10 On the other hand, there is no dispute that a few decades ago they would rarely have had a female boss in the workplace. Nina, a management consultant says she's vaguely optimistic. "I'm looking forward to the day, before I die, when we recognize that the best management styles will be composed of the best that both genders bring to the table ..." Well, she pauses, maybe not before she dies, perhaps in her daughter's lifetime.
1 I am the enemy! I am one of those cursed, cruel physician scientists involved in animal research.
These rumors sting, for I have never thought of myself as an evil person. I became a children's doctor because of my love for children and my supreme desire to keep them healthy. During medical school
and residency, I saw many children die of cancer and bloodshed from injury —circumstances against which medicine has made great progress but still has a long way to go. More importantly, I
also saw children healthy thanks to advancesin medical science such as infant breathing support, powerful new medicines and surgical techniques and the entire field of organ transplantation. My
desire to tip the scales in favor of healthy, happy children drew me to medical research.
2 My accusers have twisted the truth into a fable and cast me as the devil. They claim that I have no
moral compass, that I torture innocent animals for the sole purpose of career advancement, and that
my experiments have no relevance to medicine. Meanwhile, an uncaring public barely watches, convinced that the issue has no significance, and publicity -conscious senators and politicians increasingly give way to the lobbying of animal rights activists.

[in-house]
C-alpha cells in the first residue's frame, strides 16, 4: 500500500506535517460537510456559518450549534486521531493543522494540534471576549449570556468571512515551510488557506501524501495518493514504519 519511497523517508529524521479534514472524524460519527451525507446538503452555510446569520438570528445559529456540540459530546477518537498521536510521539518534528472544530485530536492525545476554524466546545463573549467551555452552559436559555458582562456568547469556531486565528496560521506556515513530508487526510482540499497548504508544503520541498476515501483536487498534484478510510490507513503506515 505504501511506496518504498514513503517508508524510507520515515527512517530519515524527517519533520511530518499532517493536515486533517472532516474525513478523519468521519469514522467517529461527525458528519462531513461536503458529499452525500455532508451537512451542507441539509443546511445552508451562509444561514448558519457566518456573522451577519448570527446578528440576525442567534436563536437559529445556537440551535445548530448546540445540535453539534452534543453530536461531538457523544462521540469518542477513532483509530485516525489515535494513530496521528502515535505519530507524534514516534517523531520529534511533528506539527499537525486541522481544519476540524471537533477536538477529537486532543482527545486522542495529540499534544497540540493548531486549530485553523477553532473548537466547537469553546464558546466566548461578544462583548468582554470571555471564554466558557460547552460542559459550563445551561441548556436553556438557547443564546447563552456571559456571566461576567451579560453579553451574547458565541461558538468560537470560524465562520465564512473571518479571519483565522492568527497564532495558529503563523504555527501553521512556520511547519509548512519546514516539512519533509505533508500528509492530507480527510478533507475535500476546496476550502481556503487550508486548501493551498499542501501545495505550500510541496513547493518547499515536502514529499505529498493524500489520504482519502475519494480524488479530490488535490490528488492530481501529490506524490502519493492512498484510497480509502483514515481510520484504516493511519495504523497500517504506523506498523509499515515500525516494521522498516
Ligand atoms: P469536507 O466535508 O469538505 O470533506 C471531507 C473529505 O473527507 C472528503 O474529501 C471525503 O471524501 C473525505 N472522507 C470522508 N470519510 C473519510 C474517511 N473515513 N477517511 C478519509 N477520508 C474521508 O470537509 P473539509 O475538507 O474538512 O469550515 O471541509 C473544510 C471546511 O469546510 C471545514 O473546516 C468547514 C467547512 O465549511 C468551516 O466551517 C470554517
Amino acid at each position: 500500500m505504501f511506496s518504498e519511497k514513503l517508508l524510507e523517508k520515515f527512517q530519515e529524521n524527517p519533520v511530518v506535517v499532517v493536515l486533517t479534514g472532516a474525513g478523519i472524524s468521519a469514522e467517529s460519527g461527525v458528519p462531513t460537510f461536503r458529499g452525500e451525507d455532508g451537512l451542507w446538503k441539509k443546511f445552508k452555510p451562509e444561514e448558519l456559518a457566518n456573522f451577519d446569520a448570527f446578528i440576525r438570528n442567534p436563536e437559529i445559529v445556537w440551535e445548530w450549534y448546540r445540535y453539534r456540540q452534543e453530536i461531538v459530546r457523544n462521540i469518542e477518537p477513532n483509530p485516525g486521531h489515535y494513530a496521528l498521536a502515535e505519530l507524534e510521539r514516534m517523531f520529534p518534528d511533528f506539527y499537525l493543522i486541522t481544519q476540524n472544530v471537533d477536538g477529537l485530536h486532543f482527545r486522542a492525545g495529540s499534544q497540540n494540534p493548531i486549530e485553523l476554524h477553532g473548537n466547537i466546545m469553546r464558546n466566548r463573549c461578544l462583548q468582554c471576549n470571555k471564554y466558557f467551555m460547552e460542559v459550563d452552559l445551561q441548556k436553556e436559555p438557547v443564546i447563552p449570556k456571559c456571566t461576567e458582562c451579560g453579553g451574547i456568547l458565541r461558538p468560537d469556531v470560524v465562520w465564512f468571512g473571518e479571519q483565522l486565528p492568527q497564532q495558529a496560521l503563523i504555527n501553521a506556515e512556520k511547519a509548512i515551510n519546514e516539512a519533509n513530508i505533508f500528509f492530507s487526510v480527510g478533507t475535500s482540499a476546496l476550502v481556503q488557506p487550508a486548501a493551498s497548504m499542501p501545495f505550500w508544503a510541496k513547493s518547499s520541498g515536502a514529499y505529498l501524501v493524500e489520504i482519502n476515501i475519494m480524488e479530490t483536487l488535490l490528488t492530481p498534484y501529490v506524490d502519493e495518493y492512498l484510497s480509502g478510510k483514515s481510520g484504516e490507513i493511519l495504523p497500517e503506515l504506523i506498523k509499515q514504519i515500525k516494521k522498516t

3 We, in medical research, have also been unbelievably uncaring. We have allowed the most extreme animal rights protesters to creep in and frame the issue as one of "animal fraud" and hatred. We have persisted in our belief that a knowledgeable public would consent to the importance of animal research for public health. Perhaps we have been mistaken in not responding to the emotional tone of the argument. Perhaps w e should have responded t o those sad slogans and posters of animals by waving equally sad posters of children dying of cancer or external wounds.
4 In the animal rights forum, much is made of the volume of pain these animals experience in the
name of medical science. Activists deny that we are trying to help and say it is evidence of our evil
and cruel nature. A more reasonable a rgument, however, can be advanced i n our defense. Life is
often cruel to animals and human beings. Teenagersare flung from trucks and suffer severe h ead injuries. Young children barely able to walk find themselves at the bottom of swimming pools while
a parent is occupied with something else. From everyday germs to gang violence, no life is free of
pain. Physicians hoping to relieve the eternal suffering of these tragedies have only three choices: 1) create an animal model of the problem to understand the process and test new therapies; 2) experiment on human beings (some experiments will succeed, most will fail); or 3) leave medical knowledge static, hoping that accidental discoveries will lead us forward.
5 Some animal rights activists would suggest an optional fourth choice, claiming that computer models can create animal experiments, thus omitting actual experiments. Computers can imitate the effects of well-understood principles on complex systems, as in the application of the laws of physics
to airplane and automobile design. However, when the principles themselves are in question, as is the case with the complex biological systems of human life under study, computer modeling alone is of